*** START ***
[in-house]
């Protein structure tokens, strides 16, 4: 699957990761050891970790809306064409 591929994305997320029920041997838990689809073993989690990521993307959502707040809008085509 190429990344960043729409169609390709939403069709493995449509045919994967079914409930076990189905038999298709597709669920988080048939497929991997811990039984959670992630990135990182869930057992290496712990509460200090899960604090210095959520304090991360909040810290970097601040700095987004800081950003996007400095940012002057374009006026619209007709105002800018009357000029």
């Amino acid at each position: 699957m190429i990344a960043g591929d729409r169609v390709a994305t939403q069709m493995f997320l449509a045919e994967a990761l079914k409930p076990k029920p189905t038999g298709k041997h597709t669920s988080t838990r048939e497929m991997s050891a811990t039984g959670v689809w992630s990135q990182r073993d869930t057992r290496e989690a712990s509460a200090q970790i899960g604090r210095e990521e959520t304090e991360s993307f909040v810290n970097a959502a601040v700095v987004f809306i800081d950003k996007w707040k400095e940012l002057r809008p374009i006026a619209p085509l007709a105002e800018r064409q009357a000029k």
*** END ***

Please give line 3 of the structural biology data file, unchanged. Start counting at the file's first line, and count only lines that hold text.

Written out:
């Amino acid at each position: 699957m190429i990344a960043g591929d729409r169609v390709a994305t939403q069709m493995f997320l449509a045919e994967a990761l079914k409930p076990k029920p189905t038999g298709k041997h597709t669920s988080t838990r048939e497929m991997s050891a811990t039984g959670v689809w992630s990135q990182r073993d869930t057992r290496e989690a712990s509460a200090q970790i899960g604090r210095e990521e959520t304090e991360s993307f909040v810290n970097a959502a601040v700095v987004f809306i800081d950003k996007w707040k400095e940012l002057r809008p374009i006026a619209p085509l007709a105002e800018r064409q009357a000029k």